Episode 1 -| Review Score – 4/5
Episode 2 -| Review Score – 4/5
Episode 3 -| Review Score – 4/5
Episode 4 -| Review Score – 4/5
Episode 5 –| Review Score – 4.5/5
Episode 6 -| Review Score – 4.5/5
Episode 7 -| Review Score – 4/5
Episode 8 -| Review Score – 4/5
Tokyo Vice’s season one is a steady slow-burn. It remains true to its source material – the memoirs of its supposed protagonist, Jake Adelstein. For me, though, the real protagonist was the city of Tokyo itself and its depths that we are introduced to.
The multifaceted plot involves the storylines of Jake, Samantha, Sato, Hiroto Katagiri, and the two Yakuza clans vying for territory. The core story is equally distributed amongst these characters and their backstories. Michael Mann is among the creators and producers of the show, lending his years of experience in the noir genre to the show.
More than being about any particular incident, ‘Tokyo Vice’ engulfs broader themes about human nature and how the underbelly of a city like Tokyo in the ’90s affects it. At eight episodes long, there is plenty of time for creators to experiment with exposition and use the stage to press more fervently into the morally skewed priorities of its protagonists.
There are now reports of the book being misrepresented in terms of details about Jake’s undercover operations. They have affected the atmosphere to some extent. But the fact remains that ‘Tokyo Vice’ is satisfying as a crime-thriller and psychological study of a city.
Its changing dynamics do not allow you or the characters to settle. They have to adapt to the changes to survive. Although there is not a lot of focus on the physical connotations of the word, the mental aspect of living life with a guilt-free conscience is expressly present.
Another interesting feature of the universe is its egalitarianism. All are equal under the sun in their balance sheet of rights and wrongs. No one has the liberty to take a moral high ground. One way or the other, assigning blame on anyone else but their circumstance becomes a hypocritical exercise.
And there is an acute awareness of this idea. The central perspective remains that of Jake and Hiroto. Their cumulative dealings with the Yakuza in season one, as it turns out, nudge their arcs towards more of a coming-of-age fabric.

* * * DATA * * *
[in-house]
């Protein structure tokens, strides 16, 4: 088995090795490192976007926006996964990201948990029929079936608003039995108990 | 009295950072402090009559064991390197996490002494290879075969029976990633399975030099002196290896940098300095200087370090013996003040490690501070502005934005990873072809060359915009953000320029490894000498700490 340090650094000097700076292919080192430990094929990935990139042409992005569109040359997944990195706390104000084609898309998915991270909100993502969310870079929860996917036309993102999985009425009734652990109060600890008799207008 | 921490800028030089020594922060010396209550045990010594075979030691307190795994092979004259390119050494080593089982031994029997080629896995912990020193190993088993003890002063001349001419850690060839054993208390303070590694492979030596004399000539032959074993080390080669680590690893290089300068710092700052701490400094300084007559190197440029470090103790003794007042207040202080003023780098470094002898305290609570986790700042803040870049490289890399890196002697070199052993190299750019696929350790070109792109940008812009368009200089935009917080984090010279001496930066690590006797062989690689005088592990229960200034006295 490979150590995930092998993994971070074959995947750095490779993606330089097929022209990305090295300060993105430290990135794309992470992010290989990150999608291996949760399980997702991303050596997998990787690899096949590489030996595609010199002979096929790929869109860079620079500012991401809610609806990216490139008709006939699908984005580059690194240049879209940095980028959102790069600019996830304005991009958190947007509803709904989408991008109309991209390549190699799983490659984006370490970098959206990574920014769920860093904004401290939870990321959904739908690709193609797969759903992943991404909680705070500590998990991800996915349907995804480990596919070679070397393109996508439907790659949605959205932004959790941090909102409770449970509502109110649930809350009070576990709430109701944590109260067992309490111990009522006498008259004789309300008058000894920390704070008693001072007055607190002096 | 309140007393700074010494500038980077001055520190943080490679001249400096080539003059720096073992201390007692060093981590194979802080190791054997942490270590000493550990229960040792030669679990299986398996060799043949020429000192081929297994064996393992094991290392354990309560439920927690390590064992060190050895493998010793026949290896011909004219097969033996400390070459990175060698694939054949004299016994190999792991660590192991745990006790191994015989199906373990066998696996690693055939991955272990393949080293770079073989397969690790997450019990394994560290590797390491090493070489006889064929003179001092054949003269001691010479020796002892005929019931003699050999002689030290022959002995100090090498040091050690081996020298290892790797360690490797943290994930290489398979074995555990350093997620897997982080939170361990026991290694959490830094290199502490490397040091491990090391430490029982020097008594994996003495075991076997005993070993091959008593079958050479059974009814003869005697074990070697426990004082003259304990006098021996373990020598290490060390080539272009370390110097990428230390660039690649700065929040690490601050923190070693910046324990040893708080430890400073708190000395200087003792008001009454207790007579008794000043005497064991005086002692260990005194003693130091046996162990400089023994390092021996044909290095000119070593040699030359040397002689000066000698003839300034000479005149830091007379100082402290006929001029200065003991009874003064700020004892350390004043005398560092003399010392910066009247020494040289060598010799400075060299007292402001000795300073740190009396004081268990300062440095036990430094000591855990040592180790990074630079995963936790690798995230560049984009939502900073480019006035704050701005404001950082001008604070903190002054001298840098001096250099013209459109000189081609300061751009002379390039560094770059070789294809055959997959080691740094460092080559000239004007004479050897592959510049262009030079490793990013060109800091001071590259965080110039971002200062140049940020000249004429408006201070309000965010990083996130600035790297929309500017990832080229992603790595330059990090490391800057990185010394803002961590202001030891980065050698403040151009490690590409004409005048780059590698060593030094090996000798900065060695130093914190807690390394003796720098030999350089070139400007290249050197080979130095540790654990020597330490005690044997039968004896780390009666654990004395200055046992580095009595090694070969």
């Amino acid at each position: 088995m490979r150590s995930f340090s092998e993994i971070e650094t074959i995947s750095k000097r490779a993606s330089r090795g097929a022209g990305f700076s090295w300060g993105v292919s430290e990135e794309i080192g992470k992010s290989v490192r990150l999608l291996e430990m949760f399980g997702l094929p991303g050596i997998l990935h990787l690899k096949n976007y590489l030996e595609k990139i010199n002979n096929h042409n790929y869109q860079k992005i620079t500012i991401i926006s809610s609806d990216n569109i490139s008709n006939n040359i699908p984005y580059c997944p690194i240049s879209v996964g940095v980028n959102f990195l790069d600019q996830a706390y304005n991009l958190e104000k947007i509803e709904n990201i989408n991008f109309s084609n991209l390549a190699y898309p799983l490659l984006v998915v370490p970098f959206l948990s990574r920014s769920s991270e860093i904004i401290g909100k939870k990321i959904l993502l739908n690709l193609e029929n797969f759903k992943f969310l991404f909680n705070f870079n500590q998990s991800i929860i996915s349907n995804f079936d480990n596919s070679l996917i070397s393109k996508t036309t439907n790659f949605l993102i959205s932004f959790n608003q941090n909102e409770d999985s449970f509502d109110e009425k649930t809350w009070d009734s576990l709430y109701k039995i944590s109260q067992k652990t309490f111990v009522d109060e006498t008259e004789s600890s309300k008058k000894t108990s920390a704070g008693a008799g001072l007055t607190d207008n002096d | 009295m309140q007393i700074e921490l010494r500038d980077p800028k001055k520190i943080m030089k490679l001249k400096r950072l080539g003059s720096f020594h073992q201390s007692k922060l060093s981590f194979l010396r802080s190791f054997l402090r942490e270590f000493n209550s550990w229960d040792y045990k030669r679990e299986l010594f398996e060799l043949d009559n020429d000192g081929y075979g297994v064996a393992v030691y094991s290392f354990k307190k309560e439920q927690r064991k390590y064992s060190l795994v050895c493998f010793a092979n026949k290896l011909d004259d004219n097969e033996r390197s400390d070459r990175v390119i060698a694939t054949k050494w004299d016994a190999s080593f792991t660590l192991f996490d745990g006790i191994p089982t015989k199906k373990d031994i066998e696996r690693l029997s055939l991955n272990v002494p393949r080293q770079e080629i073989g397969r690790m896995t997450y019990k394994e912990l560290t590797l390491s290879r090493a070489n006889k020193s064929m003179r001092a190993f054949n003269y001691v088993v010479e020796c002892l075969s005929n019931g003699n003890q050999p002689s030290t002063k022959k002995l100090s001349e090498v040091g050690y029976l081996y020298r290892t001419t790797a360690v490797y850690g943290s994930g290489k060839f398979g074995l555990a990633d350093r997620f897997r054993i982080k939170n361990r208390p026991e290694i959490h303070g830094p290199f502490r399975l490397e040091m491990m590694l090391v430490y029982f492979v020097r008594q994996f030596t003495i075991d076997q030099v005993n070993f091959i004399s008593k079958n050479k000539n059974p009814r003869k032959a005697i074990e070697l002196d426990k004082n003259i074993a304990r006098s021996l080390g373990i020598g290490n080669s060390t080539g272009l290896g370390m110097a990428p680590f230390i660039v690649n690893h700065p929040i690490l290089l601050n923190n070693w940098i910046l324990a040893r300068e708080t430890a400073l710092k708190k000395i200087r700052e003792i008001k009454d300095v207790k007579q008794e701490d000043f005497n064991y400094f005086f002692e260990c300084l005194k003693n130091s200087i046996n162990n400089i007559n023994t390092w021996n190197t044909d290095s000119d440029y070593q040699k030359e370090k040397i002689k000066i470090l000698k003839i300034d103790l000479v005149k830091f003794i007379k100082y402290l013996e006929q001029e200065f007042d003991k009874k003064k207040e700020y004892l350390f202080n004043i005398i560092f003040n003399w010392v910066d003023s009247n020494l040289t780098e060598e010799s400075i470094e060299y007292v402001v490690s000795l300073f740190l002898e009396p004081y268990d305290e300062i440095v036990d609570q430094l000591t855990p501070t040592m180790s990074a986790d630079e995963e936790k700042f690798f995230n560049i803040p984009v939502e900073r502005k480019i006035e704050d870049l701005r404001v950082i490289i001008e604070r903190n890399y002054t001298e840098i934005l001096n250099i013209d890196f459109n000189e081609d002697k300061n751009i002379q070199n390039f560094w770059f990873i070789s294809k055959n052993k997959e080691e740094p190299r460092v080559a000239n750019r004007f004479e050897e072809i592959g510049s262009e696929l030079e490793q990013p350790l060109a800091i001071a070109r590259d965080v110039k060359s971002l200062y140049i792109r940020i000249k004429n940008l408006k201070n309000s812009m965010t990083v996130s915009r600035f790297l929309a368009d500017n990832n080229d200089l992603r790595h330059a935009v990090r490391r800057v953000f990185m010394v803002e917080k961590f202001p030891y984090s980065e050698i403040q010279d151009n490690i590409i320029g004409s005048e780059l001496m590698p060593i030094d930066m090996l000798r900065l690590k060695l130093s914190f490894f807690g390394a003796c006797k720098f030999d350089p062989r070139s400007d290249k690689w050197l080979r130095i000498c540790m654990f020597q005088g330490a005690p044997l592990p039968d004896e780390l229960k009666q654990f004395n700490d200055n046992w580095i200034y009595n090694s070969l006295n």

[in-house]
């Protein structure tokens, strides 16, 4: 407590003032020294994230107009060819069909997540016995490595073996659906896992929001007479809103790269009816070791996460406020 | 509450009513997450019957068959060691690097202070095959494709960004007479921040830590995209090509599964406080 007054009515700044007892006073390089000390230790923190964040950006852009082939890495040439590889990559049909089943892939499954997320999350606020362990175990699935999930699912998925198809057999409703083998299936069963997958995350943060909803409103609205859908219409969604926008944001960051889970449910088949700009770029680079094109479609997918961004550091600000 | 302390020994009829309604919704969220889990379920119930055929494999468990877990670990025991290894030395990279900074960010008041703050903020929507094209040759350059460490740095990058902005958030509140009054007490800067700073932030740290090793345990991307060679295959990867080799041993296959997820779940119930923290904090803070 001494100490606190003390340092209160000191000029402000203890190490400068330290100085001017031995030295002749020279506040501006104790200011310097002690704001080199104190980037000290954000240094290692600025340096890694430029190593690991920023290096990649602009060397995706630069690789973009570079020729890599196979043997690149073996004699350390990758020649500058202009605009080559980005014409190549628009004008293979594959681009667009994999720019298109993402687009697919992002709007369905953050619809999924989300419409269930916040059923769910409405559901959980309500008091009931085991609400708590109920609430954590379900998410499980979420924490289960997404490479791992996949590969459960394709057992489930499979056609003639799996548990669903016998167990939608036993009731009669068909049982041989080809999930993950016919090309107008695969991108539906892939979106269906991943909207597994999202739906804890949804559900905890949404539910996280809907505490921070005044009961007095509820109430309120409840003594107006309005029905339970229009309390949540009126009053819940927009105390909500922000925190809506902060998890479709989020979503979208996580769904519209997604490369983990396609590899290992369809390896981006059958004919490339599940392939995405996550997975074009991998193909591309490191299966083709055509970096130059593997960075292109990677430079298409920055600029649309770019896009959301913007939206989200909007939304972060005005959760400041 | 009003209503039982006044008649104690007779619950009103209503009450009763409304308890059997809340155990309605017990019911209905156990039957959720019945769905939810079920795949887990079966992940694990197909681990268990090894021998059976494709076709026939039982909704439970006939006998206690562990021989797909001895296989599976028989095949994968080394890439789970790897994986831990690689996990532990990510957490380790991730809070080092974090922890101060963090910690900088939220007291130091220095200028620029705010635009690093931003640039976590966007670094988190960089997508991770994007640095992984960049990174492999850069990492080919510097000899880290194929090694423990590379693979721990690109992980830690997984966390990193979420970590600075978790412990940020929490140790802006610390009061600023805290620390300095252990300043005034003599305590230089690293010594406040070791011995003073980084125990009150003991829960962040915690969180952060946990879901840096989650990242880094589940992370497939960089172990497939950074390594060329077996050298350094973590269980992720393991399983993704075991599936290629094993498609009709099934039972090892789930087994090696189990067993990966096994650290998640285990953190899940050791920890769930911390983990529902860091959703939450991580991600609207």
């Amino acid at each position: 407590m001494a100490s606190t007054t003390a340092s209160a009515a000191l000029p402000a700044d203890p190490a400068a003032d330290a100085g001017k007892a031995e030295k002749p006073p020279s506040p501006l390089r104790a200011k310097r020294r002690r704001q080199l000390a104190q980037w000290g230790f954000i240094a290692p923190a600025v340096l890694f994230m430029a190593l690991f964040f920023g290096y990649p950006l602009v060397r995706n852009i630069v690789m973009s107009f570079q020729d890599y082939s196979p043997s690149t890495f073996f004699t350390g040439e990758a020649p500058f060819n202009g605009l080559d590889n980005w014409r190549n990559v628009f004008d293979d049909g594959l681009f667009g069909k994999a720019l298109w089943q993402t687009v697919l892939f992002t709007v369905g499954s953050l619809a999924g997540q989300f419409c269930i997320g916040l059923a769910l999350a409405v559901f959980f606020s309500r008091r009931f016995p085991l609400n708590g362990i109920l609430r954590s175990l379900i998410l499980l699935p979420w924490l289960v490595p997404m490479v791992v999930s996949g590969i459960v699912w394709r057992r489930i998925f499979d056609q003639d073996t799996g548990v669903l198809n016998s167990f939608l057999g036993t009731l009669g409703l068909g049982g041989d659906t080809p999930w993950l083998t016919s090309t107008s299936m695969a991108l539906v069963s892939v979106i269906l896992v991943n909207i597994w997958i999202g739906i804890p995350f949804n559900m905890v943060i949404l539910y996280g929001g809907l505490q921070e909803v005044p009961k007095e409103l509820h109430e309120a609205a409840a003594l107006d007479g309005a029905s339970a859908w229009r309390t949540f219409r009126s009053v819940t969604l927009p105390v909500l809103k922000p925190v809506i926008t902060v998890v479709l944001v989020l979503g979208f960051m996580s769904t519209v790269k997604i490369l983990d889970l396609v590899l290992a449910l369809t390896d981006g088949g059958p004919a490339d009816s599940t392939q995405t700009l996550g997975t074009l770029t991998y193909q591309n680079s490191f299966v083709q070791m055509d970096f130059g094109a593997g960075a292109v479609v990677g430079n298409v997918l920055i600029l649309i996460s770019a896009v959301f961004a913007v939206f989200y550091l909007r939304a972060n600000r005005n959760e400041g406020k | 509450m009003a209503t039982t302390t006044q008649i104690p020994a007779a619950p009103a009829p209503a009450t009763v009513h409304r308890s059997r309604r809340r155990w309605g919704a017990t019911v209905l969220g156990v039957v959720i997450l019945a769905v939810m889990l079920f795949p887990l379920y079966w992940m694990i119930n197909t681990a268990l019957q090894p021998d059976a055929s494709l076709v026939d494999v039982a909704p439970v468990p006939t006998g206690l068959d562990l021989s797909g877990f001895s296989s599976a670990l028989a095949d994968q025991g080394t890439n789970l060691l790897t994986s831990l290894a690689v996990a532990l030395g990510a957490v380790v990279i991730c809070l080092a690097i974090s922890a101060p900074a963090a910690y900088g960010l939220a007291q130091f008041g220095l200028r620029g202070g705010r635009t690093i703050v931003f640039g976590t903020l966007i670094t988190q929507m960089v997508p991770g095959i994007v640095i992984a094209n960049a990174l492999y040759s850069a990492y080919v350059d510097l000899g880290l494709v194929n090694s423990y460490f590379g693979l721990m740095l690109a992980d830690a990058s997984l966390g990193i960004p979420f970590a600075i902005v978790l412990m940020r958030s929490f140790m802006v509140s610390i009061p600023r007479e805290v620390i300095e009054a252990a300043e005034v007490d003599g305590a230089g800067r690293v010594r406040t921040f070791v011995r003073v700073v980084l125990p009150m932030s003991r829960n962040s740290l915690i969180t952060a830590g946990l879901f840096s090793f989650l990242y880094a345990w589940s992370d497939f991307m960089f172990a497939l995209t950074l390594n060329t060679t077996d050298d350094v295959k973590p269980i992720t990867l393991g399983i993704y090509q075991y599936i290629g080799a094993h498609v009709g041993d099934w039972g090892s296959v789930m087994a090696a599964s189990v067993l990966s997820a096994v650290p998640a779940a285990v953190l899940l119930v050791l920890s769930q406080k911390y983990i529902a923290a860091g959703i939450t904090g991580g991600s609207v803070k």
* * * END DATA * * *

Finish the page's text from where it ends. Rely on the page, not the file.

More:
Season two will present an opportunity for them to learn from their mistakes and place their trust with more care. Both have burnt hands in dealing with both the clans showing how indifferent even the righteous ones like Ishida can be.
At the intersection of its cultural clash, ‘Tokyo Vice’ does a remarkable job of keeping its biases intact. Adelstein’s observant narration about his experiences is not colorfully translated to make it the Japanese vs. the foreigners.
Instead, there is shown a reluctant yet more open adoption of the ideas from each other’s cultures that make the most sense. The way the show handles this cultural confluence gives it nuance. It makes the job for the audiences more rewarding to take in the impact of these clashes and the new entity that emerges.
Now, the things I did not like. Samantha. I think the show’s creators did not realize how to properly use her in the narrative. She was the only character that was not able to carve out a space of her own in the story. Samantha doesn’t change much and comes across as too unlikable.
Samantha mostly serves as the punching bag and a headache for other characters. And when you look at it, she is not that important for the central story either. Although ‘Tokyo Vice’ is keen to bring out all the covert elements in relationships between different institutions and worlds of Tokyo, it does not shed light on the nexus between the Yakuza and the government.
The omission might be intentional on part of the makers, but it still left the exploration incomplete. It is just for two minutes that we see a high-ranking government official with then Yakuza in the entire season. Can such operations be run without the patronage of the government? They have an important hand in facilitating the schemes but it is completely missing here.
Season one, overall, is an extremely compelling story about corruptness vs. goodness. Although it does not seem like that for a long time, the finale makes the sides clear. It revels in the thrill of discovery and not knowing things. More often than not, it is the case that protagonists are all-knowing snobs and things just fall into their laps.
Here, the scenario is the exact opposite, which is refreshing. The cast is wonderfully coordinated and performs as an incredible ensemble. We cannot wait for season two!
Verdict - 8/10